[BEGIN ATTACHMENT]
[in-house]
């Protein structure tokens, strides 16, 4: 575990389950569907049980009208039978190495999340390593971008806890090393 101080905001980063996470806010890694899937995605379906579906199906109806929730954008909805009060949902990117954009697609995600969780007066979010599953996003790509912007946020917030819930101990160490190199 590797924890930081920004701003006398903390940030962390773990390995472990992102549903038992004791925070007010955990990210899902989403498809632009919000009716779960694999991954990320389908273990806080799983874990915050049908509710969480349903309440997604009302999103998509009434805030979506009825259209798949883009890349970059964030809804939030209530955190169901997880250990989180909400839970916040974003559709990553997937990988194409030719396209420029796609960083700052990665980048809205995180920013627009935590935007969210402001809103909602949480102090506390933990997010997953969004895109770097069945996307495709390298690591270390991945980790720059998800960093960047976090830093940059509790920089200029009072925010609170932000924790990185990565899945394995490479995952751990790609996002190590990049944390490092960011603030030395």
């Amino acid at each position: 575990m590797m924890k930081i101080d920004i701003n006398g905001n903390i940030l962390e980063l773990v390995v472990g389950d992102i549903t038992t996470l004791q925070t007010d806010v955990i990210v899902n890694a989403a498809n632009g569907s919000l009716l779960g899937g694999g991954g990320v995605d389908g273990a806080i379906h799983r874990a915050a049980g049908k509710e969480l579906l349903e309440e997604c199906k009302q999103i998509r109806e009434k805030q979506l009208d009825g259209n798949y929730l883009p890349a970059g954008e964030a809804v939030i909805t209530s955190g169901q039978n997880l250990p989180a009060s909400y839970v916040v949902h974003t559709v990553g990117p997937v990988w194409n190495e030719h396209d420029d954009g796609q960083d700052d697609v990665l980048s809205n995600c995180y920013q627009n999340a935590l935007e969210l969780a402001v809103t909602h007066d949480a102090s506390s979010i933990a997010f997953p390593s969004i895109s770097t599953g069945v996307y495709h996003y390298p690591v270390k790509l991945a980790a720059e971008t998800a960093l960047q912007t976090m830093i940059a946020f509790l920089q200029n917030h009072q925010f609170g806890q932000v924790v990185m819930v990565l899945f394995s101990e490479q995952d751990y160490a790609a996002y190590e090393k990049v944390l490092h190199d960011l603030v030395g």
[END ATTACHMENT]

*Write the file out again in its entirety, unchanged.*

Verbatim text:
[in-house]
């Protein structure tokens, strides 16, 4: 575990389950569907049980009208039978190495999340390593971008806890090393 101080905001980063996470806010890694899937995605379906579906199906109806929730954008909805009060949902990117954009697609995600969780007066979010599953996003790509912007946020917030819930101990160490190199 590797924890930081920004701003006398903390940030962390773990390995472990992102549903038992004791925070007010955990990210899902989403498809632009919000009716779960694999991954990320389908273990806080799983874990915050049908509710969480349903309440997604009302999103998509009434805030979506009825259209798949883009890349970059964030809804939030209530955190169901997880250990989180909400839970916040974003559709990553997937990988194409030719396209420029796609960083700052990665980048809205995180920013627009935590935007969210402001809103909602949480102090506390933990997010997953969004895109770097069945996307495709390298690591270390991945980790720059998800960093960047976090830093940059509790920089200029009072925010609170932000924790990185990565899945394995490479995952751990790609996002190590990049944390490092960011603030030395």
């Amino acid at each position: 575990m590797m924890k930081i101080d920004i701003n006398g905001n903390i940030l962390e980063l773990v390995v472990g389950d992102i549903t038992t996470l004791q925070t007010d806010v955990i990210v899902n890694a989403a498809n632009g569907s919000l009716l779960g899937g694999g991954g990320v995605d389908g273990a806080i379906h799983r874990a915050a049980g049908k509710e969480l579906l349903e309440e997604c199906k009302q999103i998509r109806e009434k805030q979506l009208d009825g259209n798949y929730l883009p890349a970059g954008e964030a809804v939030i909805t209530s955190g169901q039978n997880l250990p989180a009060s909400y839970v916040v949902h974003t559709v990553g990117p997937v990988w194409n190495e030719h396209d420029d954009g796609q960083d700052d697609v990665l980048s809205n995600c995180y920013q627009n999340a935590l935007e969210l969780a402001v809103t909602h007066d949480a102090s506390s979010i933990a997010f997953p390593s969004i895109s770097t599953g069945v996307y495709h996003y390298p690591v270390k790509l991945a980790a720059e971008t998800a960093l960047q912007t976090m830093i940059a946020f509790l920089q200029n917030h009072q925010f609170g806890q932000v924790v990185m819930v990565l899945f394995s101990e490479q995952d751990y160490a790609a996002y190590e090393k990049v944390l490092h190199d960011l603030v030395g």